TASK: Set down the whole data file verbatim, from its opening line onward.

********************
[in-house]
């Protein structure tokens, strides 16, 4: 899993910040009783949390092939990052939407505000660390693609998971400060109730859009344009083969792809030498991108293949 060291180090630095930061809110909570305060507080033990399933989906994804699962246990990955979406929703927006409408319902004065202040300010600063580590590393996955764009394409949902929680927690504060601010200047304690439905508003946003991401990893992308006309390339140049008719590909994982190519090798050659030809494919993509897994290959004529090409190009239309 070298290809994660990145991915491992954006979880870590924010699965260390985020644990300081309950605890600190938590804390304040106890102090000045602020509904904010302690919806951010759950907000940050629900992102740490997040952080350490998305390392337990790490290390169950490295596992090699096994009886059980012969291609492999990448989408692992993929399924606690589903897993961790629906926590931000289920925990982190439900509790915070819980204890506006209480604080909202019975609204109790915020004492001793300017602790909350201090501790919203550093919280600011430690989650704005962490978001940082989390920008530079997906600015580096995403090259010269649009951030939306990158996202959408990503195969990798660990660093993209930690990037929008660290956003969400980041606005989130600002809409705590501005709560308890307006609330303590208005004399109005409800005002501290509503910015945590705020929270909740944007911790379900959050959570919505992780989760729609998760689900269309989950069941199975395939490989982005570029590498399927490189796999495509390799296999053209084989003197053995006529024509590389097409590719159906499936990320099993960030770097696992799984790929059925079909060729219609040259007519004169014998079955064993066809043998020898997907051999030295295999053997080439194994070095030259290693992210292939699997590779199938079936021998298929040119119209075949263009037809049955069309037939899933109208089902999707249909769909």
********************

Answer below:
[in-house]
């Protein structure tokens, strides 16, 4: 899993910040009783949390092939990052939407505000660390693609998971400060109730859009344009083969792809030498991108293949 060291180090630095930061809110909570305060507080033990399933989906994804699962246990990955979406929703927006409408319902004065202040300010600063580590590393996955764009394409949902929680927690504060601010200047304690439905508003946003991401990893992308006309390339140049008719590909994982190519090798050659030809494919993509897994290959004529090409190009239309 070298290809994660990145991915491992954006979880870590924010699965260390985020644990300081309950605890600190938590804390304040106890102090000045602020509904904010302690919806951010759950907000940050629900992102740490997040952080350490998305390392337990790490290390169950490295596992090699096994009886059980012969291609492999990448989408692992993929399924606690589903897993961790629906926590931000289920925990982190439900509790915070819980204890506006209480604080909202019975609204109790915020004492001793300017602790909350201090501790919203550093919280600011430690989650704005962490978001940082989390920008530079997906600015580096995403090259010269649009951030939306990158996202959408990503195969990798660990660093993209930690990037929008660290956003969400980041606005989130600002809409705590501005709560308890307006609330303590208005004399109005409800005002501290509503910015945590705020929270909740944007911790379900959050959570919505992780989760729609998760689900269309989950069941199975395939490989982005570029590498399927490189796999495509390799296999053209084989003197053995006529024509590389097409590719159906499936990320099993960030770097696992799984790929059925079909060729219609040259007519004169014998079955064993066809043998020898997907051999030295295999053997080439194994070095030259290693992210292939699997590779199938079936021998298929040119119209075949263009037809049955069309037939899933109208089902999707249909769909």